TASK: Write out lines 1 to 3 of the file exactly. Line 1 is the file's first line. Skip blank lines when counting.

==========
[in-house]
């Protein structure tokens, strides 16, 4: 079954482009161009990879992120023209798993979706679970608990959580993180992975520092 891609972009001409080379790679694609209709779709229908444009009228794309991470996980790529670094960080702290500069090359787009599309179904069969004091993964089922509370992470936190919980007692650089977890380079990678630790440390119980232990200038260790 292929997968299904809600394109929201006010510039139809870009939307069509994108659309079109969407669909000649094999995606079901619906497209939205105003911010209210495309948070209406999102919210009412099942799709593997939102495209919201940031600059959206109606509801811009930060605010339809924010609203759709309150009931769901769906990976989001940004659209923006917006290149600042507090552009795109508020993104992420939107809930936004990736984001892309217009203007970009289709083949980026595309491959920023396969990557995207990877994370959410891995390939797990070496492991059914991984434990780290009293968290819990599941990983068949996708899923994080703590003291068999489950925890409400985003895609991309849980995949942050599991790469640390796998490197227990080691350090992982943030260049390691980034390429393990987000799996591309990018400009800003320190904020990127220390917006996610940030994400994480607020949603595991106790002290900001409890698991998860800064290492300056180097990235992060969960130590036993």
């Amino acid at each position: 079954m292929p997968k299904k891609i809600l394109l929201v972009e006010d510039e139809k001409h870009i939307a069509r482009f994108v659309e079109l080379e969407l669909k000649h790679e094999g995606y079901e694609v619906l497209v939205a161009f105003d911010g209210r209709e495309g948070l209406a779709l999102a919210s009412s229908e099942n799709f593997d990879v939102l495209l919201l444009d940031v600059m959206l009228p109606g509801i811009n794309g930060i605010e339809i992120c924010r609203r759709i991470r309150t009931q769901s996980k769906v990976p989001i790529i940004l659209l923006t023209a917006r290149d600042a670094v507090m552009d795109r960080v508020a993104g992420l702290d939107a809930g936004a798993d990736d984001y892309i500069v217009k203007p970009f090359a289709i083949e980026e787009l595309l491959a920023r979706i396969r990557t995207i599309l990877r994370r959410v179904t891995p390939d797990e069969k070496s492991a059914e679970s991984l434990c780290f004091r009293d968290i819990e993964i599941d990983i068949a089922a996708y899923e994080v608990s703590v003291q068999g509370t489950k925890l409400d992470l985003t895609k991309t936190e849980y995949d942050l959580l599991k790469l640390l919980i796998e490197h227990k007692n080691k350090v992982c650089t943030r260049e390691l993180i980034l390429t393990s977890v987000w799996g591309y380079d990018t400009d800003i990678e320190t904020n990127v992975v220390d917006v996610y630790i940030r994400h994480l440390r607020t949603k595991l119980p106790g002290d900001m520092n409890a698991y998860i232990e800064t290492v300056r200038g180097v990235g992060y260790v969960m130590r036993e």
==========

[in-house]
């Protein structure tokens, strides 16, 4: 079954482009161009990879992120023209798993979706679970608990959580993180992975520092 891609972009001409080379790679694609209709779709229908444009009228794309991470996980790529670094960080702290500069090359787009599309179904069969004091993964089922509370992470936190919980007692650089977890380079990678630790440390119980232990200038260790 292929997968299904809600394109929201006010510039139809870009939307069509994108659309079109969407669909000649094999995606079901619906497209939205105003911010209210495309948070209406999102919210009412099942799709593997939102495209919201940031600059959206109606509801811009930060605010339809924010609203759709309150009931769901769906990976989001940004659209923006917006290149600042507090552009795109508020993104992420939107809930936004990736984001892309217009203007970009289709083949980026595309491959920023396969990557995207990877994370959410891995390939797990070496492991059914991984434990780290009293968290819990599941990983068949996708899923994080703590003291068999489950925890409400985003895609991309849980995949942050599991790469640390796998490197227990080691350090992982943030260049390691980034390429393990987000799996591309990018400009800003320190904020990127220390917006996610940030994400994480607020949603595991106790002290900001409890698991998860800064290492300056180097990235992060969960130590036993």
């Amino acid at each position: 079954m292929p997968k299904k891609i809600l394109l929201v972009e006010d510039e139809k001409h870009i939307a069509r482009f994108v659309e079109l080379e969407l669909k000649h790679e094999g995606y079901e694609v619906l497209v939205a161009f105003d911010g209210r209709e495309g948070l209406a779709l999102a919210s009412s229908e099942n799709f593997d990879v939102l495209l919201l444009d940031v600059m959206l009228p109606g509801i811009n794309g930060i605010e339809i992120c924010r609203r759709i991470r309150t009931q769901s996980k769906v990976p989001i790529i940004l659209l923006t023209a917006r290149d600042a670094v507090m552009d795109r960080v508020a993104g992420l702290d939107a809930g936004a798993d990736d984001y892309i500069v217009k203007p970009f090359a289709i083949e980026e787009l595309l491959a920023r979706i396969r990557t995207i599309l990877r994370r959410v179904t891995p390939d797990e069969k070496s492991a059914e679970s991984l434990c780290f004091r009293d968290i819990e993964i599941d990983i068949a089922a996708y899923e994080v608990s703590v003291q068999g509370t489950k925890l409400d992470l985003t895609k991309t936190e849980y995949d942050l959580l599991k790469l640390l919980i796998e490197h227990k007692n080691k350090v992982c650089t943030r260049e390691l993180i980034l390429t393990s977890v987000w799996g591309y380079d990018t400009d800003i990678e320190t904020n990127v992975v220390d917006v996610y630790i940030r994400h994480l440390r607020t949603k595991l119980p106790g002290d900001m520092n409890a698991y998860i232990e800064t290492v300056r200038g180097v990235g992060y260790v969960m130590r036993e």